Early Literacy: Reading
Reading with your child promotes all six early literacy skills. It builds vocabulary by allowing children to hear words that are not used in everyday conversation, demonstrates storytelling, provides the opportunity to see letters and hear the sounds they make, encourages interest and enjoyment in books, familiarizes children with how books work, and allows children to make the connection between words and the objects and concepts they represent. Here are some ways to get the most out of your reading time with your child:
Reading with Babies
- Start Reading! It's never to early to read to a child.
- Choose books with simple, high contrast pictures, which are easiest for the youngest babies to see.
- Speak in "parentese!" Using a higher-than-normal pitch and exaggerating sounds will help engage babies.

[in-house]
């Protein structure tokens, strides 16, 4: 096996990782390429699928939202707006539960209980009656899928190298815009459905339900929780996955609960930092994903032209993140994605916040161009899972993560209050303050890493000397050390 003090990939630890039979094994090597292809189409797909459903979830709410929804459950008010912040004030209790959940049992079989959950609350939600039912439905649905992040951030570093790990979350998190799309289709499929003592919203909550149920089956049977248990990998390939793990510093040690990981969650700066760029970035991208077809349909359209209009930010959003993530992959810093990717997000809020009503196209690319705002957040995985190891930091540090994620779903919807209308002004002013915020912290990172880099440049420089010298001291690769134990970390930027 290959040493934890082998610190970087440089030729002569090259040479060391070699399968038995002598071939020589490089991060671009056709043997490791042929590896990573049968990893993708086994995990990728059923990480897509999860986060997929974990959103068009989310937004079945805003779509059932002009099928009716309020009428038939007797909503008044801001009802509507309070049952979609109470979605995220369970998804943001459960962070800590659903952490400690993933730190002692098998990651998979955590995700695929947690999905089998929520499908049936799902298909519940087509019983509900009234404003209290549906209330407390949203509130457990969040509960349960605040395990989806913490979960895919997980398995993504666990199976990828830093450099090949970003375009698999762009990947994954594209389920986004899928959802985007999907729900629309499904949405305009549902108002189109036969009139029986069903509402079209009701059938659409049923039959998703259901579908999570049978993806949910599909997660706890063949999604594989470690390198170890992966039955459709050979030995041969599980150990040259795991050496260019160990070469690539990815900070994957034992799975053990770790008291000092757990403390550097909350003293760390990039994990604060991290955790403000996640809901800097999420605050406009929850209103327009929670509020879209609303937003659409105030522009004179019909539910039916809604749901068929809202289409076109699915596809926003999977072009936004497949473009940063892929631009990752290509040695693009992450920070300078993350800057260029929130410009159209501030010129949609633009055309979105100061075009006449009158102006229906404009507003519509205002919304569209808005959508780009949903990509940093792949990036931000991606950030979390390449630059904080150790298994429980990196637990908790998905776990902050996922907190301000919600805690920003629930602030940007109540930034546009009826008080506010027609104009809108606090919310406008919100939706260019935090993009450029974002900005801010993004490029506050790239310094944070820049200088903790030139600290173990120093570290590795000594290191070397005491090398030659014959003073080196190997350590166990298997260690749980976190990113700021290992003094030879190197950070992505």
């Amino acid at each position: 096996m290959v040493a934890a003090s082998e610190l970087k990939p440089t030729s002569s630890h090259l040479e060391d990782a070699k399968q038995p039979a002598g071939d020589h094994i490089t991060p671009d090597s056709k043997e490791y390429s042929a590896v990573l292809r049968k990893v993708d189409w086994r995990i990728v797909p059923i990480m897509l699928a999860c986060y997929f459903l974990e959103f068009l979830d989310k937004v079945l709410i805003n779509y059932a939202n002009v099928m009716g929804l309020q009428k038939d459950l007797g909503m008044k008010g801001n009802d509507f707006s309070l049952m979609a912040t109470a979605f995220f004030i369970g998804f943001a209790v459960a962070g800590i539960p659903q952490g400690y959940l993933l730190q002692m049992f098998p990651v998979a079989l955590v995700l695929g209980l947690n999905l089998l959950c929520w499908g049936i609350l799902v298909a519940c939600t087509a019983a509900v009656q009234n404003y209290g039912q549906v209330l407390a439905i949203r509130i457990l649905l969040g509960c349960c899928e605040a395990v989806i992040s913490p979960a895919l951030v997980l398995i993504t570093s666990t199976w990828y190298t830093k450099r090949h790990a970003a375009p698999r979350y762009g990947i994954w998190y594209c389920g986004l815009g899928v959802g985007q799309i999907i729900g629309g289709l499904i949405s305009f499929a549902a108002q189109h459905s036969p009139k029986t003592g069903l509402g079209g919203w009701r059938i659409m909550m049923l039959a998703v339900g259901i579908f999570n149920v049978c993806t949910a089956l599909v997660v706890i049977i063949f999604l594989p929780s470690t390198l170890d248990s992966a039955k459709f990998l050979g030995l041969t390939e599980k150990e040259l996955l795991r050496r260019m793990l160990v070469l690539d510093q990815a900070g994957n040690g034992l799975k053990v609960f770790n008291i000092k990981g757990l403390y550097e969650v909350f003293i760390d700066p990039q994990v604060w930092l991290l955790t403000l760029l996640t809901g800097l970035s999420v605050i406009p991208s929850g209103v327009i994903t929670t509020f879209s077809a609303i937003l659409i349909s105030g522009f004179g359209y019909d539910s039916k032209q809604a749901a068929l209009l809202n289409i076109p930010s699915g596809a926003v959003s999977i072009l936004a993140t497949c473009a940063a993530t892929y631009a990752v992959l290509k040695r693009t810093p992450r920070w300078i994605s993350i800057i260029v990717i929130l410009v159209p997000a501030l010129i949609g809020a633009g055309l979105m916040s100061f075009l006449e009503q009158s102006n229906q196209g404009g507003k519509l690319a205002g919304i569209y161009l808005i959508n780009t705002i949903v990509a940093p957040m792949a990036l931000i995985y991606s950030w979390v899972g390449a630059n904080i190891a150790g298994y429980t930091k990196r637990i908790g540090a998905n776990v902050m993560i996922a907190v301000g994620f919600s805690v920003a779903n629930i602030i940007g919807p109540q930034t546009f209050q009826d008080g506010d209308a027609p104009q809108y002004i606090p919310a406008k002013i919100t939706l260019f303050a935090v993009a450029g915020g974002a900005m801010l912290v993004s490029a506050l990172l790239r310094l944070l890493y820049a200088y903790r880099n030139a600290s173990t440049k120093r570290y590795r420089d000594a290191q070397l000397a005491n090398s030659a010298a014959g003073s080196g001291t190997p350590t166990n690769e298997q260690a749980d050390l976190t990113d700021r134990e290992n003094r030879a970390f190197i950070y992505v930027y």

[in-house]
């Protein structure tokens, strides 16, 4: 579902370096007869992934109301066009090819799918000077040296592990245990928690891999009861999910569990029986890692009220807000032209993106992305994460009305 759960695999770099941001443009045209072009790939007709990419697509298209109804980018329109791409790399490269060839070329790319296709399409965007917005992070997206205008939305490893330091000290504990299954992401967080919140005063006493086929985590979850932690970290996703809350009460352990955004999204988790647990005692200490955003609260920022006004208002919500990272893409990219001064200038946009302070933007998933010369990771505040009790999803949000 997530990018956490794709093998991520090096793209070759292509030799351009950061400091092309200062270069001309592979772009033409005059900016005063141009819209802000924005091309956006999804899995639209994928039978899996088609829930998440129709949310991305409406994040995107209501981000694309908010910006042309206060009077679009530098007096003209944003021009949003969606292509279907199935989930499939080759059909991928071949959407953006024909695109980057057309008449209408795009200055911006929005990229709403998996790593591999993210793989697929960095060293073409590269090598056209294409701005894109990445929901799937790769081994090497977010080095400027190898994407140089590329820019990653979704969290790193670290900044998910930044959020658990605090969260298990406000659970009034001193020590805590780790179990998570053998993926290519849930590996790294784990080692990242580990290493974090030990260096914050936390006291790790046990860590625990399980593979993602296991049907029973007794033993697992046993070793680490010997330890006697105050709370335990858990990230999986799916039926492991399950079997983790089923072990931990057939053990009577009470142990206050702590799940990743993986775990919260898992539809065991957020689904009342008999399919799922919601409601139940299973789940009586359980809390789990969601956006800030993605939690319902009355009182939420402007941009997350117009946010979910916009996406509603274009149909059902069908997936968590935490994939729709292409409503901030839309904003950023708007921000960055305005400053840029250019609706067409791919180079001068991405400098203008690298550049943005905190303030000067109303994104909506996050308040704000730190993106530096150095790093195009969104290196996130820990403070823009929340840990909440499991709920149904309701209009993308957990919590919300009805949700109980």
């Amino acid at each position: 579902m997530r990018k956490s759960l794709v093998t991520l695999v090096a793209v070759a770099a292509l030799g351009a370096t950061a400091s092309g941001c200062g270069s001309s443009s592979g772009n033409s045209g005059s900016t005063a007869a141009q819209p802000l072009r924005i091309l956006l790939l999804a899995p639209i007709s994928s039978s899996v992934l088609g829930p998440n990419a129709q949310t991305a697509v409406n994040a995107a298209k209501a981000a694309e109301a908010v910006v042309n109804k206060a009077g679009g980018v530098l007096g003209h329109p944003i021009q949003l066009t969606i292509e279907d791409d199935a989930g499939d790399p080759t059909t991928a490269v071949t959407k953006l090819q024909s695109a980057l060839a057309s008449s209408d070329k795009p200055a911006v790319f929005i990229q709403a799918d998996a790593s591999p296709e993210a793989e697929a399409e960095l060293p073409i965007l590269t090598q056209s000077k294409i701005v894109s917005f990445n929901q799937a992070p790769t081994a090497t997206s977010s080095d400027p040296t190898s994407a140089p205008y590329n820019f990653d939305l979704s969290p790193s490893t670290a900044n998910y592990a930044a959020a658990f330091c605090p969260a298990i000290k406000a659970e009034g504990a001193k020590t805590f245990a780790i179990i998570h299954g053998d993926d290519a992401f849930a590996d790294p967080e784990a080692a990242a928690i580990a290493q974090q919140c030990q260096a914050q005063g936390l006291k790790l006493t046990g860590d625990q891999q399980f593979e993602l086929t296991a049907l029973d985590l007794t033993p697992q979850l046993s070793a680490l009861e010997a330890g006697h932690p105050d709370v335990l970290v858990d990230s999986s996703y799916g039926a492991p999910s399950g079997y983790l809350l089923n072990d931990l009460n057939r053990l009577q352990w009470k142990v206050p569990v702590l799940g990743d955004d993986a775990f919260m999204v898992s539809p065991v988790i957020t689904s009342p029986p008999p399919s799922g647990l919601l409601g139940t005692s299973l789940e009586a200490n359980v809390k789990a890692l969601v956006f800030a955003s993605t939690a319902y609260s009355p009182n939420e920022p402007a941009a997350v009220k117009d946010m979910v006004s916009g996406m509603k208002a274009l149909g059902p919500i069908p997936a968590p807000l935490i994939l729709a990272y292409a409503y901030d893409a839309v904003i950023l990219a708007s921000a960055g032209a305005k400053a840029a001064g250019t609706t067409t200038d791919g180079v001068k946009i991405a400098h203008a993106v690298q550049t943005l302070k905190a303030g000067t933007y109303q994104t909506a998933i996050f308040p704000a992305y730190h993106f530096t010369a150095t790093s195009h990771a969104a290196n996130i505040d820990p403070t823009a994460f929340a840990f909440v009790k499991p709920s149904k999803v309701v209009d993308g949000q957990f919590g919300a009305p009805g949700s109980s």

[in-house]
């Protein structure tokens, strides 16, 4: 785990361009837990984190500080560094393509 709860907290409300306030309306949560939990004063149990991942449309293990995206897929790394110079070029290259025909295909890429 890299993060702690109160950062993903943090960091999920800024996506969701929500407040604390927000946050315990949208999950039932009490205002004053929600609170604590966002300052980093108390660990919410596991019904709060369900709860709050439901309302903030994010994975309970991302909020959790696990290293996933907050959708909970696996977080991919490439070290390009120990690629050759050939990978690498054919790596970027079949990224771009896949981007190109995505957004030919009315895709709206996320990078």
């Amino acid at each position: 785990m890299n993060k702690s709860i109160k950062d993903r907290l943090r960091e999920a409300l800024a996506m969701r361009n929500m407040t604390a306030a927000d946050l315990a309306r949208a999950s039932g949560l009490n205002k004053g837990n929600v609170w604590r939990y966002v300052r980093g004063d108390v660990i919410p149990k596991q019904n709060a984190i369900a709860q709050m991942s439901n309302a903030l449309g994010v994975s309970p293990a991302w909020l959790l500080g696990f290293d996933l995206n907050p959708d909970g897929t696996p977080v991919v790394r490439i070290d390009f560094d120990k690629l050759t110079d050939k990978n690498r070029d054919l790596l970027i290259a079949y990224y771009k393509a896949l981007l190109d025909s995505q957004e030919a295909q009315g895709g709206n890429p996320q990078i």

- Offer language that goes beyond the text. If one or two words accompany a picture, for example, talk more about that picture to provide additional opportunity for your baby to hear vocabulary.
Reading with Toddlers and Preschoolers
- Let your child see you read! Modeling is a great way to let children know that you value reading and that it is fun and enriching.
- Encourage your child to hold books and turn pages whey they are ready. Discovering how books work involves touching as well as seeing.
- Feel free to shorten, paraphrase or reword passages to maintain interest.
- Help your child make letter and word connections. Point to words when you say them and to the pictures they represent. Do the same with letters while making their sounds.
- Build vocabulary and storytelling skills by discussing what's going on in the illustrations. Many picture books provide lots of information that isn't provided by the words.
- Engage older children in conversation about the story. What do they think will happen next? Was a character's decision wise of foolish?